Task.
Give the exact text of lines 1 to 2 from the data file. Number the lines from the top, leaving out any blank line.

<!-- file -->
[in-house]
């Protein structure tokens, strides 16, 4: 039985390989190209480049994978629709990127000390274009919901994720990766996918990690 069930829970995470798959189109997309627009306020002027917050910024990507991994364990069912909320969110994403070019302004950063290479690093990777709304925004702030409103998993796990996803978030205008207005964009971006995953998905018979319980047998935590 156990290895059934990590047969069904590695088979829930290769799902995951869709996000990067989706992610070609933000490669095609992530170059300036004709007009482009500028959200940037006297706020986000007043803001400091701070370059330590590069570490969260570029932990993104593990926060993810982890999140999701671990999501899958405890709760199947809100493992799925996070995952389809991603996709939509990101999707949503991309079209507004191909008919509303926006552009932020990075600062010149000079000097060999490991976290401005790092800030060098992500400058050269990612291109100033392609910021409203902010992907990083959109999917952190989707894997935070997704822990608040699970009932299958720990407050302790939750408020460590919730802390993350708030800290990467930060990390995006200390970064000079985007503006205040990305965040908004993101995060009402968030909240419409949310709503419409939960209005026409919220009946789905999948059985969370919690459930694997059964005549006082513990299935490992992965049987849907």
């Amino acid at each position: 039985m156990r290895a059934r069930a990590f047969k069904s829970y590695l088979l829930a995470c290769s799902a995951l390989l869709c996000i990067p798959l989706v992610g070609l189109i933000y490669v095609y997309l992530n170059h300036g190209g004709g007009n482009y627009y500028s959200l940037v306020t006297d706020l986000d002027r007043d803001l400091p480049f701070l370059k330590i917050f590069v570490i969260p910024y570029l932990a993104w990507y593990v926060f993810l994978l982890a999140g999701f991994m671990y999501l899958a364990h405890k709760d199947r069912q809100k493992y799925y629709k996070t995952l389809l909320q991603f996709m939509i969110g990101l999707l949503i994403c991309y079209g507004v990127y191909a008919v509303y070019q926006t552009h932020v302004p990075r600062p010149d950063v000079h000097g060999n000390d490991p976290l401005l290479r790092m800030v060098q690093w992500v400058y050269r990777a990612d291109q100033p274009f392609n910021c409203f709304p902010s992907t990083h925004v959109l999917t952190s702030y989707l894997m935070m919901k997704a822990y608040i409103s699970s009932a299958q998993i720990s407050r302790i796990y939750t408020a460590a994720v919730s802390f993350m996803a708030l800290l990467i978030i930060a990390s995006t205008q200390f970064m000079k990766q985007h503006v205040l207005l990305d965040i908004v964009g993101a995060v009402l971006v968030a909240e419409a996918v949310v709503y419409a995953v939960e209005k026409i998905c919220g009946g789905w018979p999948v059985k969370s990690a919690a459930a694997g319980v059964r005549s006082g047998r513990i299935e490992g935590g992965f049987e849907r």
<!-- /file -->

[in-house]
């Protein structure tokens, strides 16, 4: 039985390989190209480049994978629709990127000390274009919901994720990766996918990690 069930829970995470798959189109997309627009306020002027917050910024990507991994364990069912909320969110994403070019302004950063290479690093990777709304925004702030409103998993796990996803978030205008207005964009971006995953998905018979319980047998935590 156990290895059934990590047969069904590695088979829930290769799902995951869709996000990067989706992610070609933000490669095609992530170059300036004709007009482009500028959200940037006297706020986000007043803001400091701070370059330590590069570490969260570029932990993104593990926060993810982890999140999701671990999501899958405890709760199947809100493992799925996070995952389809991603996709939509990101999707949503991309079209507004191909008919509303926006552009932020990075600062010149000079000097060999490991976290401005790092800030060098992500400058050269990612291109100033392609910021409203902010992907990083959109999917952190989707894997935070997704822990608040699970009932299958720990407050302790939750408020460590919730802390993350708030800290990467930060990390995006200390970064000079985007503006205040990305965040908004993101995060009402968030909240419409949310709503419409939960209005026409919220009946789905999948059985969370919690459930694997059964005549006082513990299935490992992965049987849907």